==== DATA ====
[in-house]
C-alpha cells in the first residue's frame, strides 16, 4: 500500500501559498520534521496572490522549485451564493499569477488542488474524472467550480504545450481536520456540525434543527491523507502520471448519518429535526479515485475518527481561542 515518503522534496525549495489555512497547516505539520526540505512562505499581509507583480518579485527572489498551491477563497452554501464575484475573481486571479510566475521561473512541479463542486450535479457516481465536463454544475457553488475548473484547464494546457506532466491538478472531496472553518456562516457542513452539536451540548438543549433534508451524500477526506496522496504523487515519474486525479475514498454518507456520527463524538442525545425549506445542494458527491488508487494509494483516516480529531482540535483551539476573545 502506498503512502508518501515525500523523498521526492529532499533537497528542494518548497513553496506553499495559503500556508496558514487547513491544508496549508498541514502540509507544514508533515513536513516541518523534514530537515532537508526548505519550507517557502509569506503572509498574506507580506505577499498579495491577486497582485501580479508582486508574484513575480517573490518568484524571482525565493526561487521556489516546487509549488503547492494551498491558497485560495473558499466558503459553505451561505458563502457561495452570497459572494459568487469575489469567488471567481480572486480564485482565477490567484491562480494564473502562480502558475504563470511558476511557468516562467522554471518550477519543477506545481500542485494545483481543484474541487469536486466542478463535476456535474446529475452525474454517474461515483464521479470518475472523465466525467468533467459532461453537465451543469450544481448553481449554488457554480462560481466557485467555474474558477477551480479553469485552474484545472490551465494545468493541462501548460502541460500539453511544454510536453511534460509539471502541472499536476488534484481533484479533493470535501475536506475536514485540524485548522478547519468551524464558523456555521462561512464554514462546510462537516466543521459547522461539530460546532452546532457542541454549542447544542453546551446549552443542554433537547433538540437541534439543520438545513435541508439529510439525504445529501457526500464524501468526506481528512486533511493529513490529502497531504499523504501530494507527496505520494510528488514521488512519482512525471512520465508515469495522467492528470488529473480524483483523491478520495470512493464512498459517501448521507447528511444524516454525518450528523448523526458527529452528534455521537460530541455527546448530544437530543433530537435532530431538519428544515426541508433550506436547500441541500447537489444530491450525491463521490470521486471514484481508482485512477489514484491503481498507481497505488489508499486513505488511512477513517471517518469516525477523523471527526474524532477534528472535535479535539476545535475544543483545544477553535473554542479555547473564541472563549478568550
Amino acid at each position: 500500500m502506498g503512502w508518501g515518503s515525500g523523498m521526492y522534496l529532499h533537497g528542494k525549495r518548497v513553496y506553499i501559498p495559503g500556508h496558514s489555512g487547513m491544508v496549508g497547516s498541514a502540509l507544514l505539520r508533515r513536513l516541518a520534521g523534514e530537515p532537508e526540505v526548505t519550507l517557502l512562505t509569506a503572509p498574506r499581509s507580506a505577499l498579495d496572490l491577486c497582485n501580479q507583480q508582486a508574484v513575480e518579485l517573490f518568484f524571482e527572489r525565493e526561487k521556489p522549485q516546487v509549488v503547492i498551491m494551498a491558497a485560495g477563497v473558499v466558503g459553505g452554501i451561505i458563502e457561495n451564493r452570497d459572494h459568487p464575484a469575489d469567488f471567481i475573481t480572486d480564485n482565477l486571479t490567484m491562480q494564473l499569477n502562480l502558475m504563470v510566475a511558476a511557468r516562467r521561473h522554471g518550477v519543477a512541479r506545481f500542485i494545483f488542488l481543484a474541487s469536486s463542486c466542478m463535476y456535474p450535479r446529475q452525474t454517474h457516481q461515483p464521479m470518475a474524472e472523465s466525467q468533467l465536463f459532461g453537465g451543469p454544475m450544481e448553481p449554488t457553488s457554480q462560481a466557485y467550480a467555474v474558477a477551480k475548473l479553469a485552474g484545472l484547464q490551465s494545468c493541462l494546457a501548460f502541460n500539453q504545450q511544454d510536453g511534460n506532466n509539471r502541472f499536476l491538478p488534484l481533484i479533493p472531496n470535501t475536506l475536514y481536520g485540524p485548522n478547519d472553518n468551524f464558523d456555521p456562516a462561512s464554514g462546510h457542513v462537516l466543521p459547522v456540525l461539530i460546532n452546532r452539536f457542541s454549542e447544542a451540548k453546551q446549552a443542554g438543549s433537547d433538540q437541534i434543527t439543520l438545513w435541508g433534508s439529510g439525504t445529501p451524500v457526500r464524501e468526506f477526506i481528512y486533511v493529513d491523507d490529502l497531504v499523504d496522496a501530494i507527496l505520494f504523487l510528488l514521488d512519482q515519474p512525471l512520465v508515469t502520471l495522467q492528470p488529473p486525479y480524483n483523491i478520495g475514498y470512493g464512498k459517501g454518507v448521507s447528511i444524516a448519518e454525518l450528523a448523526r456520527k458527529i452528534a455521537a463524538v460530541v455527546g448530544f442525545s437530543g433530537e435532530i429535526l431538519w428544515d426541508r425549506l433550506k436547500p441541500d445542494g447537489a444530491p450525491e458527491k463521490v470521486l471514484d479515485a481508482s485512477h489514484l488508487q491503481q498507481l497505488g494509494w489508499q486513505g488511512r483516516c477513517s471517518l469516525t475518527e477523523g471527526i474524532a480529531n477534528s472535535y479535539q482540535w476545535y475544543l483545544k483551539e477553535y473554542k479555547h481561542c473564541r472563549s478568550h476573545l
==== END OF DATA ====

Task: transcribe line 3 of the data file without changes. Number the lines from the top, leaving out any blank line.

Amino acid at each position: 500500500m502506498g503512502w508518501g515518503s515525500g523523498m521526492y522534496l529532499h533537497g528542494k525549495r518548497v513553496y506553499i501559498p495559503g500556508h496558514s489555512g487547513m491544508v496549508g497547516s498541514a502540509l507544514l505539520r508533515r513536513l516541518a520534521g523534514e530537515p532537508e526540505v526548505t519550507l517557502l512562505t509569506a503572509p498574506r499581509s507580506a505577499l498579495d496572490l491577486c497582485n501580479q507583480q508582486a508574484v513575480e518579485l517573490f518568484f524571482e527572489r525565493e526561487k521556489p522549485q516546487v509549488v503547492i498551491m494551498a491558497a485560495g477563497v473558499v466558503g459553505g452554501i451561505i458563502e457561495n451564493r452570497d459572494h459568487p464575484a469575489d469567488f471567481i475573481t480572486d480564485n482565477l486571479t490567484m491562480q494564473l499569477n502562480l502558475m504563470v510566475a511558476a511557468r516562467r521561473h522554471g518550477v519543477a512541479r506545481f500542485i494545483f488542488l481543484a474541487s469536486s463542486c466542478m463535476y456535474p450535479r446529475q452525474t454517474h457516481q461515483p464521479m470518475a474524472e472523465s466525467q468533467l465536463f459532461g453537465g451543469p454544475m450544481e448553481p449554488t457553488s457554480q462560481a466557485y467550480a467555474v474558477a477551480k475548473l479553469a485552474g484545472l484547464q490551465s494545468c493541462l494546457a501548460f502541460n500539453q504545450q511544454d510536453g511534460n506532466n509539471r502541472f499536476l491538478p488534484l481533484i479533493p472531496n470535501t475536506l475536514y481536520g485540524p485548522n478547519d472553518n468551524f464558523d456555521p456562516a462561512s464554514g462546510h457542513v462537516l466543521p459547522v456540525l461539530i460546532n452546532r452539536f457542541s454549542e447544542a451540548k453546551q446549552a443542554g438543549s433537547d433538540q437541534i434543527t439543520l438545513w435541508g433534508s439529510g439525504t445529501p451524500v457526500r464524501e468526506f477526506i481528512y486533511v493529513d491523507d490529502l497531504v499523504d496522496a501530494i507527496l505520494f504523487l510528488l514521488d512519482q515519474p512525471l512520465v508515469t502520471l495522467q492528470p488529473p486525479y480524483n483523491i478520495g475514498y470512493g464512498k459517501g454518507v448521507s447528511i444524516a448519518e454525518l450528523a448523526r456520527k458527529i452528534a455521537a463524538v460530541v455527546g448530544f442525545s437530543g433530537e435532530i429535526l431538519w428544515d426541508r425549506l433550506k436547500p441541500d445542494g447537489a444530491p450525491e458527491k463521490v470521486l471514484d479515485a481508482s485512477h489514484l488508487q491503481q498507481l497505488g494509494w489508499q486513505g488511512r483516516c477513517s471517518l469516525t475518527e477523523g471527526i474524532a480529531n477534528s472535535y479535539q482540535w476545535y475544543l483545544k483551539e477553535y473554542k479555547h481561542c473564541r472563549s478568550h476573545l